By the way, if you're among the Windows crowd and are vaguely curious about these fruity machines that now can run MS Project and all your other favorite Windows-only apps (yow!), you can have a very vivid experience of the Mac OS X UI on your machine, right now. Just go fly a kite, and you'll be there (click the graphic for a closer look).



Virtual Reality: On the Wintel front, MS is now giving away Virtual PC. It's a very neat utility for running multiple OS's and browser versions (N.B.: you need XP Pro to accommodate VPC; it won't run on XP Home). Look for them to eventually start giving away VPC for Mac as well, once the Intel machines become prominent in the Mac universe.

Finally, you geeks get a dose of my tree-hugging New Age tofu salad (what, you think you're immune?). This is the last chapter of my Life Lessons in a Time of War, and it's called "Random Access Memory":

This computer works, I am told, because of its RAM: Random Access Memory. Is this how I should work, too?

Why should my memory's access be random? Can't it make a choice? Can't it make up its mind?

The computer's RAM gives it an artificial intelligence. But randomness is the antithesis of intelligence; the denial of meaning. Randomness is the way of war; the way of chaos. No matter how well you guide the missile, it cannot avoid the innocents who lie in its wake.

Sometimes the center seems so far away. Sometimes the still point seems lost to feeling and being—as remote as those dark and scarlet clouds in Hubble photography, whose names all begin with NGC.

We seek the center because it feels distant. If it were not distant, then what would there be to look for, after all?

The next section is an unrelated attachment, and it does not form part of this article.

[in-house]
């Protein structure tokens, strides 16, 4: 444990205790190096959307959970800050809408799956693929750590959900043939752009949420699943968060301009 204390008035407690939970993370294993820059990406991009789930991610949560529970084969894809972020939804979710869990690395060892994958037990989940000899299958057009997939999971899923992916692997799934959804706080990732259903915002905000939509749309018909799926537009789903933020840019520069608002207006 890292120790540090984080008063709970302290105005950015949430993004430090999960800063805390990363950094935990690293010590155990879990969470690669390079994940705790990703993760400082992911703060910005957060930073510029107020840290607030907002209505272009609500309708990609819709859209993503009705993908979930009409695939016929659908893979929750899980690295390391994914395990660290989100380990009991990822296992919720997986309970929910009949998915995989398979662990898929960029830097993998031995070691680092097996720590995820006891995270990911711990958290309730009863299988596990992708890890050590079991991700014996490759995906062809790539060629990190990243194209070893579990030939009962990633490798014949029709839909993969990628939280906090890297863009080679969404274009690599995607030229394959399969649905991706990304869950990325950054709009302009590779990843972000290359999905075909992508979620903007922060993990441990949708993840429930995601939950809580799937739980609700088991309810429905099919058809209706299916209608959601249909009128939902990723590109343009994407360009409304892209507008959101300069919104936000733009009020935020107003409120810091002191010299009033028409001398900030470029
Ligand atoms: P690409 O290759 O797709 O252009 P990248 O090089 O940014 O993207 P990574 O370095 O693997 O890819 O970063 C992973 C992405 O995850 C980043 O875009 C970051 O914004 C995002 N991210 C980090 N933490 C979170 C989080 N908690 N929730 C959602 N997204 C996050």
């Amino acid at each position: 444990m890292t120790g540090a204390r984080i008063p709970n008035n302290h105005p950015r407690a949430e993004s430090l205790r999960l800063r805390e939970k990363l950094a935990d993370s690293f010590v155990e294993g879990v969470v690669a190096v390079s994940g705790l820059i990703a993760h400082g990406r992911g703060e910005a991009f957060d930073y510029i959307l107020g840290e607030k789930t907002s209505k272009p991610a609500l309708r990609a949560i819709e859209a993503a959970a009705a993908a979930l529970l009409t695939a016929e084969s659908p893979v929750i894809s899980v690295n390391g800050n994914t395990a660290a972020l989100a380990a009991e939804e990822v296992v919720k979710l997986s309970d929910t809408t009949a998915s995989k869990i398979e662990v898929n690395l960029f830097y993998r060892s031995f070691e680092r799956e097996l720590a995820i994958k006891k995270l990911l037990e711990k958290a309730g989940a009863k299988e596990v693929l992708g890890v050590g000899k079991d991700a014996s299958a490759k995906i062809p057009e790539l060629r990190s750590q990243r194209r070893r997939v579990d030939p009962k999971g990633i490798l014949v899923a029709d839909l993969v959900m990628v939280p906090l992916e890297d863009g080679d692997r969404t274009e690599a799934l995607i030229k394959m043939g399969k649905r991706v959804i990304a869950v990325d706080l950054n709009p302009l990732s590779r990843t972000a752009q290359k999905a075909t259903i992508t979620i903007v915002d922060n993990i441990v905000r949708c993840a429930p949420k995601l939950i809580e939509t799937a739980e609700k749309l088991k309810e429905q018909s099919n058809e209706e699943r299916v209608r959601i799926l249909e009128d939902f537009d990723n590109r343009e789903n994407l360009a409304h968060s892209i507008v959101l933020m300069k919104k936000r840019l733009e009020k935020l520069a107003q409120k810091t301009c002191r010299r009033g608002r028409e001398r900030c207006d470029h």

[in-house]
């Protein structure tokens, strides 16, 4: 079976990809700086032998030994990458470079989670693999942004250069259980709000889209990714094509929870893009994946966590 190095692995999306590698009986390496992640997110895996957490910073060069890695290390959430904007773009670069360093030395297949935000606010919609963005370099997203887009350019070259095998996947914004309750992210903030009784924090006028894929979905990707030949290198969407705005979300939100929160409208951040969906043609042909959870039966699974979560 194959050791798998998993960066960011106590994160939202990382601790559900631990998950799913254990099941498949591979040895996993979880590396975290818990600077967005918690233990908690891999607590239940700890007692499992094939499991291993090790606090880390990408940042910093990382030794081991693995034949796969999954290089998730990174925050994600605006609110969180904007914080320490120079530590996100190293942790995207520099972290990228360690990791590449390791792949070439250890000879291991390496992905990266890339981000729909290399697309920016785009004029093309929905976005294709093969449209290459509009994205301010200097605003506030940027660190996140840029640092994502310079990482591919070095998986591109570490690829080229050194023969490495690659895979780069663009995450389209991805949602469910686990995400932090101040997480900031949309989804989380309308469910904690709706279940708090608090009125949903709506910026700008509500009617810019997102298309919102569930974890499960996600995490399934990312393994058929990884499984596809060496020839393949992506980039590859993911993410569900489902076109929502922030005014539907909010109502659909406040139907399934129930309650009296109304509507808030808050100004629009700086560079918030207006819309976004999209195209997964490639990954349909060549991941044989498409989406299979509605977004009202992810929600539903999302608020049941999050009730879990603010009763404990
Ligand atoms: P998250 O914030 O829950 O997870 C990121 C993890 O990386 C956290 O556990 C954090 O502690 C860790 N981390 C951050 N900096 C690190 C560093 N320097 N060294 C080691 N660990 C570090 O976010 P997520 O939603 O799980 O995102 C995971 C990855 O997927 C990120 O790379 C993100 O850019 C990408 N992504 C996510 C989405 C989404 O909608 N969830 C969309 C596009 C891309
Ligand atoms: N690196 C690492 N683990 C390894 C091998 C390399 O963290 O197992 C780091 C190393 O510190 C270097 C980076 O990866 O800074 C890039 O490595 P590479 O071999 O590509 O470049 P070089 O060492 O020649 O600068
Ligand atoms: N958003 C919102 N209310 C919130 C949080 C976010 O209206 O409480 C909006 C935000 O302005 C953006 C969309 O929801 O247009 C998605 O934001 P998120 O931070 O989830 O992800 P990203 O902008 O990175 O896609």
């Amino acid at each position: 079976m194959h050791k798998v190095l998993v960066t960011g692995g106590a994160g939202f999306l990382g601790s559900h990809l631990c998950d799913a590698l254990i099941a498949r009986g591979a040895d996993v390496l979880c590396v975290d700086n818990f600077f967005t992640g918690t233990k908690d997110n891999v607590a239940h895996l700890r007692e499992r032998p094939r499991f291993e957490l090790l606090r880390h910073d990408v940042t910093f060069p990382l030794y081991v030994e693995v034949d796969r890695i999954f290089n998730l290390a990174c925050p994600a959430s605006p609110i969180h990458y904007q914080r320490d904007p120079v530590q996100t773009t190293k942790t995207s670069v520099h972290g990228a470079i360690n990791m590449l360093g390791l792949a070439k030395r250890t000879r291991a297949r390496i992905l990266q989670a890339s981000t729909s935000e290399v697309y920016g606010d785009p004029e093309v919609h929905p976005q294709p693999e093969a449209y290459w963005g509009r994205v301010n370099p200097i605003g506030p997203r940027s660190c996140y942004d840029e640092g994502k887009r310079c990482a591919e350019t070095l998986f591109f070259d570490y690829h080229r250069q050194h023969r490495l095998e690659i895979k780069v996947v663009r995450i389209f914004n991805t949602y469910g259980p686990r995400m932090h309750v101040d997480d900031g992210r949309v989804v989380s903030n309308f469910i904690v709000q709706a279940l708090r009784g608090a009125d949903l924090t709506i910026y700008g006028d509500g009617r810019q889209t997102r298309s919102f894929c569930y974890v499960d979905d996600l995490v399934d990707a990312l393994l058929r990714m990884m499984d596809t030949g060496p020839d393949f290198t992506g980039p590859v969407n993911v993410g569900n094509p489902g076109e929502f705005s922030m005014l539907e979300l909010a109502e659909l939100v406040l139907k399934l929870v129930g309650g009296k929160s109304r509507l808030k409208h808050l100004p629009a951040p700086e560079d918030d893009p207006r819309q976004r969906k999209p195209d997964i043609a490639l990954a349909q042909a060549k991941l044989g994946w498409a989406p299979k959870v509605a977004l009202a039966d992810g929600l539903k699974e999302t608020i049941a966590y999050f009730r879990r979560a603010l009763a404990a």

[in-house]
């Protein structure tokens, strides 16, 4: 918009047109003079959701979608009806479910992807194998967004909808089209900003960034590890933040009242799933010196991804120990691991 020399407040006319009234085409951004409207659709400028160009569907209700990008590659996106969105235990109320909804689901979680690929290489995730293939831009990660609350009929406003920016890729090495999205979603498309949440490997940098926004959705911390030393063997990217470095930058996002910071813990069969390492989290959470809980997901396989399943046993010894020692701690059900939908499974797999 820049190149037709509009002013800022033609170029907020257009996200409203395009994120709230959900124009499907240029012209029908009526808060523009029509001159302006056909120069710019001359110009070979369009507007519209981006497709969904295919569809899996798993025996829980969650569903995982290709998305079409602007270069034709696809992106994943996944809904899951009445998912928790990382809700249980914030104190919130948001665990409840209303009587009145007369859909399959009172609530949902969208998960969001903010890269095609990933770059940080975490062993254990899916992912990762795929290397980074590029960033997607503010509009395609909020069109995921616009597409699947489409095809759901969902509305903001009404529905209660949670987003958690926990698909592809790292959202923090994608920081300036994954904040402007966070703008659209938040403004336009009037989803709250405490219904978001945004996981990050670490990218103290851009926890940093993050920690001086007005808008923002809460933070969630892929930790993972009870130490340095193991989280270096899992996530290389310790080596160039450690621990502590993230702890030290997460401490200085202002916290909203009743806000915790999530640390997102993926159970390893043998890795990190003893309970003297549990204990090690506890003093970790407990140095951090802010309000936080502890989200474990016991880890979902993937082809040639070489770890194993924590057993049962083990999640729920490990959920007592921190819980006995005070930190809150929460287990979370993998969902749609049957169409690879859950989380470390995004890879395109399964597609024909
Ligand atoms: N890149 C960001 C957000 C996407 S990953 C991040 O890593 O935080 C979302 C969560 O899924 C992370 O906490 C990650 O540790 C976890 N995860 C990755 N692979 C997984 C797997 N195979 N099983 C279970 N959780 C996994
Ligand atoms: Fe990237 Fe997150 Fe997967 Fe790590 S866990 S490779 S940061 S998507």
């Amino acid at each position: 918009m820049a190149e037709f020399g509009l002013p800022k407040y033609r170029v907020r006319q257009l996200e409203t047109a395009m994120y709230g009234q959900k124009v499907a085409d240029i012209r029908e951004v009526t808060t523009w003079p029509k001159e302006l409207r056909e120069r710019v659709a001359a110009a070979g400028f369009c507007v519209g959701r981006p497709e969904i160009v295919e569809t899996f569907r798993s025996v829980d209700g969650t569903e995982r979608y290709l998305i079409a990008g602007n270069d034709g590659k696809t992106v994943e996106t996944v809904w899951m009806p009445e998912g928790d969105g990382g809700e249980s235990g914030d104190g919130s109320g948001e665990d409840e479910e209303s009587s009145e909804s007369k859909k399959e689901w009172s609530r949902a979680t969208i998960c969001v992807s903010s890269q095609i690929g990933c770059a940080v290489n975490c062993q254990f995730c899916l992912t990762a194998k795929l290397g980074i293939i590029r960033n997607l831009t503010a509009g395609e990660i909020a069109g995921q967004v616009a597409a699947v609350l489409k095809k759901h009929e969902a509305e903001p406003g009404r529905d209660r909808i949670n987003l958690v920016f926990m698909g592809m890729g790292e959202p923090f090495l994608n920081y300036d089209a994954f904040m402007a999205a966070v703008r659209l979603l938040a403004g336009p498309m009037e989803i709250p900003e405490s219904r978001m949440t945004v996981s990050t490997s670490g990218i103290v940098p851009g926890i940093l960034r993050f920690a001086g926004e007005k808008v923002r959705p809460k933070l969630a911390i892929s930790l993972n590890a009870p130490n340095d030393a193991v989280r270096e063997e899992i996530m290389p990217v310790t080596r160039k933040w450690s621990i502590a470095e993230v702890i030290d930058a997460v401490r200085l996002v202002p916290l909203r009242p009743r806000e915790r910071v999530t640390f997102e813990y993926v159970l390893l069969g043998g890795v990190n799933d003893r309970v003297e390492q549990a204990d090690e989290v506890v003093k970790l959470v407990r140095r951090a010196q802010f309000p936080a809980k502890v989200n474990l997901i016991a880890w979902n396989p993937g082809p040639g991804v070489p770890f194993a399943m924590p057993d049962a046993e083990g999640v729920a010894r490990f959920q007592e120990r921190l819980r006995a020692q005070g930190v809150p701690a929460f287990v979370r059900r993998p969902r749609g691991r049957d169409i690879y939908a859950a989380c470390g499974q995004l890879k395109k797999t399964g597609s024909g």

Thus we cry out, "ah, where is Peace? Where is the still point that the seers say I began with, sometime before all the nebulae came into being? Where is my fetal heart, the face I saw in the mirror of eternity before my parents' bodies joined together in ecstasy?"

Where else but in the body that is the gift of this life? And what else could that body be but pure energy in disguise? What else could form and matter be but space compressed and given shape? What else could darkness be but light made palpable and solid and alive?

Your senses tell you part of the story of god. Your feelings fill in the rest of what you can know. Look for god where others don't; where you haven't looked before; where the teachers and the experts tell you god is not.

If god is in the atom, then it is also in the bomb. The big bang was the original nuclear blast, but so far as we know, it had no political or territorial motive. The universe does not destroy things, but transforms them. God departs whenever the fuse of hatred is lit, when the bomb is dropped amid the field of malignity, onto the city of innocence.

God may be perfect, but it is not stupid.

1 comment:

Nicky the Geek said...

Just a note on your Random Access Memory metaphor. While the words may bring thoughts of chaos to mind, RAM is actually an evolution of memory access in the computer world.

Rather than arbitrary access, as it may seem, RAM actually allows you to recall only the bit of information that you want, without recalling or reviewing any other data. Before the advent of RAM, computers (or Ye Olde Turing Machines) would search sequential bits and bytes of data to find what they were looking for. This process was incredibly inefficient, especially with large amounts of storage. Random Access brought great efficiency to data reading.

But when you bring all of this computer science history to light, a funny thing happens to that metaphor. Perhaps if more people accessed their memory sequentially, they wouldn't repeat their past mistakes. But instead, in our 3 second attention span world, we choose the "better", more efficient method, AKA - selective memory.

Now, go have a field day with that!